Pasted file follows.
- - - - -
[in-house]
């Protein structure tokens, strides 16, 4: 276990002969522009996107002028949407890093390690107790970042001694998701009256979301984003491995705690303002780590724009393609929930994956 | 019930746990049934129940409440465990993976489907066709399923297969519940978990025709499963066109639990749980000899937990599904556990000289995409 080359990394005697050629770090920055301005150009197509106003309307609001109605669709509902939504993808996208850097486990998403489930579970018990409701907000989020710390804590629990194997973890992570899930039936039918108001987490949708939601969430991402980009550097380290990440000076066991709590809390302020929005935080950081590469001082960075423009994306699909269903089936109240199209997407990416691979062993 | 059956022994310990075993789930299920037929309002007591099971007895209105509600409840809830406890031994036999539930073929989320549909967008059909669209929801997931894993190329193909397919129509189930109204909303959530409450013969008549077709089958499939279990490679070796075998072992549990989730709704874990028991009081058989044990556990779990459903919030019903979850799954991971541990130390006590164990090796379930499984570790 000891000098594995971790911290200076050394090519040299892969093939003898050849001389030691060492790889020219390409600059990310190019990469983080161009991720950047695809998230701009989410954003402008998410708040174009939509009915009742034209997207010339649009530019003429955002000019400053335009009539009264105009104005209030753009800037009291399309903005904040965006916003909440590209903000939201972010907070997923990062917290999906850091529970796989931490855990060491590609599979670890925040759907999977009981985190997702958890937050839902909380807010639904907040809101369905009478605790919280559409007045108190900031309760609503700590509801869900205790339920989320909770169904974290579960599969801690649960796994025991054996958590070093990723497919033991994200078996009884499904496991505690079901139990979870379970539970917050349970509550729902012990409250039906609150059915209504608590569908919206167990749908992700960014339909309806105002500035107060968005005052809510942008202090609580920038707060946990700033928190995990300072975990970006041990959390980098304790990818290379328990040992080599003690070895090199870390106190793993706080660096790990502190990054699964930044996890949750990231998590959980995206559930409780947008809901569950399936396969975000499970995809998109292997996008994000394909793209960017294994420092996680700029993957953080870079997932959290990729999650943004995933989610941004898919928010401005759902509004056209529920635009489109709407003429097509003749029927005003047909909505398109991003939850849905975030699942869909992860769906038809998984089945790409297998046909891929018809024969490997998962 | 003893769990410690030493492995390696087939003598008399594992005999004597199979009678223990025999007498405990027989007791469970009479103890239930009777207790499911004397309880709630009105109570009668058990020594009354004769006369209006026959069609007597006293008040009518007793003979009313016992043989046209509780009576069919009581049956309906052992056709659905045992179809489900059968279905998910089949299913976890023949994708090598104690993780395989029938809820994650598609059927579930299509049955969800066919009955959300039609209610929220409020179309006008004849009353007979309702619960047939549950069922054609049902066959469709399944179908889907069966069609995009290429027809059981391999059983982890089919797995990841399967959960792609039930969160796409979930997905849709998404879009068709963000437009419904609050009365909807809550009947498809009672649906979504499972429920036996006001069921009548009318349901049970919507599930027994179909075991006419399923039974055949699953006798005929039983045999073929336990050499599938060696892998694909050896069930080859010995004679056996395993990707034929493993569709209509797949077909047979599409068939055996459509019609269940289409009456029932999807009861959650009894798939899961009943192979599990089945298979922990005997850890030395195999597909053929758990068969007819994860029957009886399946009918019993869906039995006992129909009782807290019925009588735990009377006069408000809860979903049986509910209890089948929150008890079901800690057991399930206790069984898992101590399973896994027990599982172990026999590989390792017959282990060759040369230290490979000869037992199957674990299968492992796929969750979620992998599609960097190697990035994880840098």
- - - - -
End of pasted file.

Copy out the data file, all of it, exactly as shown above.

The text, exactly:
[in-house]
């Protein structure tokens, strides 16, 4: 276990002969522009996107002028949407890093390690107790970042001694998701009256979301984003491995705690303002780590724009393609929930994956 | 019930746990049934129940409440465990993976489907066709399923297969519940978990025709499963066109639990749980000899937990599904556990000289995409 080359990394005697050629770090920055301005150009197509106003309307609001109605669709509902939504993808996208850097486990998403489930579970018990409701907000989020710390804590629990194997973890992570899930039936039918108001987490949708939601969430991402980009550097380290990440000076066991709590809390302020929005935080950081590469001082960075423009994306699909269903089936109240199209997407990416691979062993 | 059956022994310990075993789930299920037929309002007591099971007895209105509600409840809830406890031994036999539930073929989320549909967008059909669209929801997931894993190329193909397919129509189930109204909303959530409450013969008549077709089958499939279990490679070796075998072992549990989730709704874990028991009081058989044990556990779990459903919030019903979850799954991971541990130390006590164990090796379930499984570790 000891000098594995971790911290200076050394090519040299892969093939003898050849001389030691060492790889020219390409600059990310190019990469983080161009991720950047695809998230701009989410954003402008998410708040174009939509009915009742034209997207010339649009530019003429955002000019400053335009009539009264105009104005209030753009800037009291399309903005904040965006916003909440590209903000939201972010907070997923990062917290999906850091529970796989931490855990060491590609599979670890925040759907999977009981985190997702958890937050839902909380807010639904907040809101369905009478605790919280559409007045108190900031309760609503700590509801869900205790339920989320909770169904974290579960599969801690649960796994025991054996958590070093990723497919033991994200078996009884499904496991505690079901139990979870379970539970917050349970509550729902012990409250039906609150059915209504608590569908919206167990749908992700960014339909309806105002500035107060968005005052809510942008202090609580920038707060946990700033928190995990300072975990970006041990959390980098304790990818290379328990040992080599003690070895090199870390106190793993706080660096790990502190990054699964930044996890949750990231998590959980995206559930409780947008809901569950399936396969975000499970995809998109292997996008994000394909793209960017294994420092996680700029993957953080870079997932959290990729999650943004995933989610941004898919928010401005759902509004056209529920635009489109709407003429097509003749029927005003047909909505398109991003939850849905975030699942869909992860769906038809998984089945790409297998046909891929018809024969490997998962 | 003893769990410690030493492995390696087939003598008399594992005999004597199979009678223990025999007498405990027989007791469970009479103890239930009777207790499911004397309880709630009105109570009668058990020594009354004769006369209006026959069609007597006293008040009518007793003979009313016992043989046209509780009576069919009581049956309906052992056709659905045992179809489900059968279905998910089949299913976890023949994708090598104690993780395989029938809820994650598609059927579930299509049955969800066919009955959300039609209610929220409020179309006008004849009353007979309702619960047939549950069922054609049902066959469709399944179908889907069966069609995009290429027809059981391999059983982890089919797995990841399967959960792609039930969160796409979930997905849709998404879009068709963000437009419904609050009365909807809550009947498809009672649906979504499972429920036996006001069921009548009318349901049970919507599930027994179909075991006419399923039974055949699953006798005929039983045999073929336990050499599938060696892998694909050896069930080859010995004679056996395993990707034929493993569709209509797949077909047979599409068939055996459509019609269940289409009456029932999807009861959650009894798939899961009943192979599990089945298979922990005997850890030395195999597909053929758990068969007819994860029957009886399946009918019993869906039995006992129909009782807290019925009588735990009377006069408000809860979903049986509910209890089948929150008890079901800690057991399930206790069984898992101590399973896994027990599982172990026999590989390792017959282990060759040369230290490979000869037992199957674990299968492992796929969750979620992998599609960097190697990035994880840098």